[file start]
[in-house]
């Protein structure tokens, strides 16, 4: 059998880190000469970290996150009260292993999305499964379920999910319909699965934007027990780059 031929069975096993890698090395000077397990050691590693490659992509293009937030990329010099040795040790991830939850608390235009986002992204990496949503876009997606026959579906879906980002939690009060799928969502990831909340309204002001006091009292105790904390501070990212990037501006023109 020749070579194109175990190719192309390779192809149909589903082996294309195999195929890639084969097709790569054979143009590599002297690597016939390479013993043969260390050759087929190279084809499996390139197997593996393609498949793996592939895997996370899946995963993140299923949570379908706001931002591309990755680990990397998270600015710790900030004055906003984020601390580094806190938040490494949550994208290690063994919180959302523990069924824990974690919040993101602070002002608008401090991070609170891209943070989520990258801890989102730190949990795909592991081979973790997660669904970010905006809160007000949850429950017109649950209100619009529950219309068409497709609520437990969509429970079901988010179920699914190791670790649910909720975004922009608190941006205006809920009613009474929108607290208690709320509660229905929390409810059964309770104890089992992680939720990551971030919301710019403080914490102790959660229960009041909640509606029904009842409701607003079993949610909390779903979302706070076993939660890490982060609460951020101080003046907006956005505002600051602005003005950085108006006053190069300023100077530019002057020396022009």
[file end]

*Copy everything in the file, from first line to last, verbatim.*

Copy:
[in-house]
């Protein structure tokens, strides 16, 4: 059998880190000469970290996150009260292993999305499964379920999910319909699965934007027990780059 031929069975096993890698090395000077397990050691590693490659992509293009937030990329010099040795040790991830939850608390235009986002992204990496949503876009997606026959579906879906980002939690009060799928969502990831909340309204002001006091009292105790904390501070990212990037501006023109 020749070579194109175990190719192309390779192809149909589903082996294309195999195929890639084969097709790569054979143009590599002297690597016939390479013993043969260390050759087929190279084809499996390139197997593996393609498949793996592939895997996370899946995963993140299923949570379908706001931002591309990755680990990397998270600015710790900030004055906003984020601390580094806190938040490494949550994208290690063994919180959302523990069924824990974690919040993101602070002002608008401090991070609170891209943070989520990258801890989102730190949990795909592991081979973790997660669904970010905006809160007000949850429950017109649950209100619009529950219309068409497709609520437990969509429970079901988010179920699914190791670790649910909720975004922009608190941006205006809920009613009474929108607290208690709320509660229905929390409810059964309770104890089992992680939720990551971030919301710019403080914490102790959660229960009041909640509606029904009842409701607003079993949610909390779903979302706070076993939660890490982060609460951020101080003046907006956005505002600051602005003005950085108006006053190069300023100077530019002057020396022009």